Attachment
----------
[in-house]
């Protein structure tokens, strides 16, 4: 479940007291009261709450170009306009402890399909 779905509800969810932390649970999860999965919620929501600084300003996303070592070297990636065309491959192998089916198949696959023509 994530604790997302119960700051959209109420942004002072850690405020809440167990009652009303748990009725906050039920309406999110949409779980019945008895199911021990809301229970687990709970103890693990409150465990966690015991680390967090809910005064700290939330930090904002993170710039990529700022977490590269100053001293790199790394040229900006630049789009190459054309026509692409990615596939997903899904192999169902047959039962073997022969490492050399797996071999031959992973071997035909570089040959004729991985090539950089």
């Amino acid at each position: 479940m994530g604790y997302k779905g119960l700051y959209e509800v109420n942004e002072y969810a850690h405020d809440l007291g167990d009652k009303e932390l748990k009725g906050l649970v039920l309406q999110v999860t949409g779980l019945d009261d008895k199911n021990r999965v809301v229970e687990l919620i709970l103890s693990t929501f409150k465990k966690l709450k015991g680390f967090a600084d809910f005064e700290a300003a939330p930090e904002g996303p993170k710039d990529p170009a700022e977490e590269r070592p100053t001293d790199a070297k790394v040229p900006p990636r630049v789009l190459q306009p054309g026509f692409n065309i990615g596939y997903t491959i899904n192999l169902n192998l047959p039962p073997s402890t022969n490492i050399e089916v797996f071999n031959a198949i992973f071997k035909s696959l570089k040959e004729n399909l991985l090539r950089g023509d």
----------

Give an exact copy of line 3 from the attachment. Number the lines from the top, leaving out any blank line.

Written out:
């Amino acid at each position: 479940m994530g604790y997302k779905g119960l700051y959209e509800v109420n942004e002072y969810a850690h405020d809440l007291g167990d009652k009303e932390l748990k009725g906050l649970v039920l309406q999110v999860t949409g779980l019945d009261d008895k199911n021990r999965v809301v229970e687990l919620i709970l103890s693990t929501f409150k465990k966690l709450k015991g680390f967090a600084d809910f005064e700290a300003a939330p930090e904002g996303p993170k710039d990529p170009a700022e977490e590269r070592p100053t001293d790199a070297k790394v040229p900006p990636r630049v789009l190459q306009p054309g026509f692409n065309i990615g596939y997903t491959i899904n192999l169902n192998l047959p039962p073997s402890t022969n490492i050399e089916v797996f071999n031959a198949i992973f071997k035909s696959l570089k040959e004729n399909l991985l090539r950089g023509d």